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In Grasshopper Jungle by Andrew Smith, the teen narrator questions his sexuality while confronting an invasion of giant preying mantises. (And it is beautifully written to boot.)

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In Lauren Oliver’s Before I Fall, a teenage girl lives the day she died over and over, each time trying to change her fate. Her repeating high school day is described in exquisite detail, and the novel perfectly blends realism with its imaginative fantastical premise.

I also asked some of my writer friends about their favorite YA novels and why they read YA, and we all agreed: marketing labels shouldn’t matter when it comes to choosing what to read.

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E.B. Moore says, “This labeling thing is ridiculous. A good book is a good book and should be read by all ages without discrimination or finger-pointing.” Lord of the Flies is one of her favorites. Considering that it involves boys stranded on a desert island, fat-shaming, bullying and murder, I’m guessing Lord of the Flies would be called YA today (not that labels matter).

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Jennie Wood says, “My favorite YA anything is the graphic novel series Scott Pilgrim by Bryan Lee O’Malley. The series is the perfect blend of teen angst, whimsy, romance, action, with a full character / plot arc. And best of all, it does it with a wink, never taking itself too seriously. The perfect YA read.”

Carol Gray “loved The Hunger Games series – smart commentary on reality TV and modern culture.”

Lisa Birk loves “books filled with ideas and empathy with strong characters fighting for justice.” Her favorite YA novels include:

Wrinkle in Time — fascism & science, brilliant, compelling characters

The Outsiders — empathic, outsider boy in gang shows the emotional appeal and danger of the gang.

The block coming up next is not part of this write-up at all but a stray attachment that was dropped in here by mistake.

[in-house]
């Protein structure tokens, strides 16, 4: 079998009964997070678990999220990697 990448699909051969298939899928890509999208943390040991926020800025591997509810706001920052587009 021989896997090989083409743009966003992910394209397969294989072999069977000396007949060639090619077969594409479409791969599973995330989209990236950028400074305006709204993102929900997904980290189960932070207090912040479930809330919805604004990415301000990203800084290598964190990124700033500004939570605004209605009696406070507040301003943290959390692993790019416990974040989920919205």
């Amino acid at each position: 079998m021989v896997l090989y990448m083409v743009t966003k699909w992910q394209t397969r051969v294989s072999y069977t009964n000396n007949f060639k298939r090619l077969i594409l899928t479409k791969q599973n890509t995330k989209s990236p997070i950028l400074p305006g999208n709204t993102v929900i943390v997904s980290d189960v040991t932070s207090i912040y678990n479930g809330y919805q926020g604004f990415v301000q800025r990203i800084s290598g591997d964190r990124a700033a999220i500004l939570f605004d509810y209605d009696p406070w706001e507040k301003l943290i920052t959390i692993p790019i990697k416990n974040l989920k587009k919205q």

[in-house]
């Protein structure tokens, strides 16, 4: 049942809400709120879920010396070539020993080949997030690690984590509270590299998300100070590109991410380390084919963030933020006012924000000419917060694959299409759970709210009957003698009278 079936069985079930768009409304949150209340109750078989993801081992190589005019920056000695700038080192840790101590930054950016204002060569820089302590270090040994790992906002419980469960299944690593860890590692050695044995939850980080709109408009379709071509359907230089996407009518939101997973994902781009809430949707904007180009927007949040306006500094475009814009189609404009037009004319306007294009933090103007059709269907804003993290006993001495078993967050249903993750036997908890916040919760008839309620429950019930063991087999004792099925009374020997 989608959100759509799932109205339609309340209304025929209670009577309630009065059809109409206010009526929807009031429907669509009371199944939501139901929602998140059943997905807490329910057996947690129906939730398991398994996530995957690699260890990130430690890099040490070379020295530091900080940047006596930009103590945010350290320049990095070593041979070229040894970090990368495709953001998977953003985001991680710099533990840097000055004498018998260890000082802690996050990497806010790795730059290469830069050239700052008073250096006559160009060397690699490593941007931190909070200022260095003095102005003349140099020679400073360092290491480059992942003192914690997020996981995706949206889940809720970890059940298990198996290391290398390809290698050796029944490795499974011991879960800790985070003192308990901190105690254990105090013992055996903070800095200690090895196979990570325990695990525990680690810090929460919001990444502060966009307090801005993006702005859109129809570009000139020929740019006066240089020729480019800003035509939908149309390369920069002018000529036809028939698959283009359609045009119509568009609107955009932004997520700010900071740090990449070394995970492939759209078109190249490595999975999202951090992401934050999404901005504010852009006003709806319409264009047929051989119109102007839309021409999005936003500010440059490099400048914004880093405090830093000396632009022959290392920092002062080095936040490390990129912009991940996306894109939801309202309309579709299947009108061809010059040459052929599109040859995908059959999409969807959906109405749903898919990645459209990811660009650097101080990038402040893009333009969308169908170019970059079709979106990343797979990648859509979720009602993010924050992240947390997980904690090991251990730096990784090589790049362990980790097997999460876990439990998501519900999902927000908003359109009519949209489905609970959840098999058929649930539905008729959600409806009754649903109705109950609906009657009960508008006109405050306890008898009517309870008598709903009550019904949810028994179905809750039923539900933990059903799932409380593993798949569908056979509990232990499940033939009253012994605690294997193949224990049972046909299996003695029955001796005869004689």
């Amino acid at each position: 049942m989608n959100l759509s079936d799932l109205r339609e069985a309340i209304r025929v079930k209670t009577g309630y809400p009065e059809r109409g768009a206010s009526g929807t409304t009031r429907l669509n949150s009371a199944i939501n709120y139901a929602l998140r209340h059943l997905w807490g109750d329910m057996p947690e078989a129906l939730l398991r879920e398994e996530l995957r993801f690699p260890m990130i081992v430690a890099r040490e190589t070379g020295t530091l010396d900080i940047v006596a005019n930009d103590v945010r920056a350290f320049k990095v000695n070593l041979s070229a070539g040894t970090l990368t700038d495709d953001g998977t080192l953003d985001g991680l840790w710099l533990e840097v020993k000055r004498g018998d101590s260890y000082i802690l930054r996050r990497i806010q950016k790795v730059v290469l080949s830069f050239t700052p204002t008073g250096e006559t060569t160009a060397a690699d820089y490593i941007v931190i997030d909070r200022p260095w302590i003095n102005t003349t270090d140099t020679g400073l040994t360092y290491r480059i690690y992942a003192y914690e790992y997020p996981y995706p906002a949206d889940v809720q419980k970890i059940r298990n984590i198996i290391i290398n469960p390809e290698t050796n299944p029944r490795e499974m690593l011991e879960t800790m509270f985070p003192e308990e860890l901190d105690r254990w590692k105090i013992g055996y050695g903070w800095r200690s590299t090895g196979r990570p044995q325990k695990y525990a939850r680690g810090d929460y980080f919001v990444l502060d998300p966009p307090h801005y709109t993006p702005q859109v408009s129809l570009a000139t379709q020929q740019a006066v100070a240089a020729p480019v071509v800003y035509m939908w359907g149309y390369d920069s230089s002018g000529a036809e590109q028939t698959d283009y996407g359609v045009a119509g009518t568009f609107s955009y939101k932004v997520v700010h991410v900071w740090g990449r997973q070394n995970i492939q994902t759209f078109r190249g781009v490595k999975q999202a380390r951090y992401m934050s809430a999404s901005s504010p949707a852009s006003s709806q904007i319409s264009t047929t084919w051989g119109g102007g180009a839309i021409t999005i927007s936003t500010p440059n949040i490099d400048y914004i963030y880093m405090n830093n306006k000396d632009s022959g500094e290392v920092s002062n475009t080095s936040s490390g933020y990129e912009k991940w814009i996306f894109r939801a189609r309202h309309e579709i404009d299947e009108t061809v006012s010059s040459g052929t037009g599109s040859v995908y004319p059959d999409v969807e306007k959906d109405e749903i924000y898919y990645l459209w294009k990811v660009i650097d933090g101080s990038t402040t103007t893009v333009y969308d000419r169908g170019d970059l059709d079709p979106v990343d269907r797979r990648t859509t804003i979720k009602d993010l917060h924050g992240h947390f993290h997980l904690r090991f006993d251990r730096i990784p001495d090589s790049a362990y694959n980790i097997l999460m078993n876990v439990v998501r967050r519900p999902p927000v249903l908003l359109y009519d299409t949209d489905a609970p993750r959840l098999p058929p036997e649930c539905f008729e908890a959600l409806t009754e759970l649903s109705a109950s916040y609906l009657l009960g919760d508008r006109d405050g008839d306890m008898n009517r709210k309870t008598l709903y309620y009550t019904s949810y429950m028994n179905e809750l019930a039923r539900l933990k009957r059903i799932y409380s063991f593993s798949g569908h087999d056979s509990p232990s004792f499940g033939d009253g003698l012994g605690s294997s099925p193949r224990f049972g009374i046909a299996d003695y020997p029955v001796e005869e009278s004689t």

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Marc Foster says,  “Little Women is YA. Emma is effectively YA.” I agree. It’s no surprise that Emma inspired Clueless.

Margaret Zamos-Monteith says, “So many classic works of literature would be YA now – Catcher, To Kill a Mockingbird, A Separate Peace, etc. I don’t read by genre – a good book is a good book regardless of how they market it.”

There are so many YA novels, both new and old, that adults absolutely should read. So many, in fact, that I’d actually like to send the exact opposite message than did Graham:

If you read YA, don’t be embarrassed. Embrace it! And if you’re an adult who doesn’t currently read YA, don’t miss out any longer: Go forth and read some. Lastly, please share some of your favorite YA novels in the comments below!

 

4 comments

  1. Rob Wilstein

    Any time I open “Catcher…” at any page, I end up reading the rest of the book. You are so right, talk about voices. Been trying to remember the name of the book I loved, about young boy, collects stamps, travels alone to Wash. DC, the book is illustrated with maps, diagrams. Help, anyone? Love the post, Emily.

  2. Lisa Birk

    WOW! Great piece, Emily! And so many new books to read! Thanks for the tips. Now that I’m no longer teaching YA kids, I’ve drifted away from reading YA lit (there’s so much to read!!), but I’ll be back and soon.

  3. Michael Nolan

    And don’t ever forget Anne of Green Gables. Who could fail to identify with a young girl alone in the world at first, who wins her place in her loving community through sheer strength of determined good spirit? And you can smell the long grass in the fields. I’m big on noir, but Montgomery showed us that world-class lit doesn’t always have to be noir.

    Way to go, Em!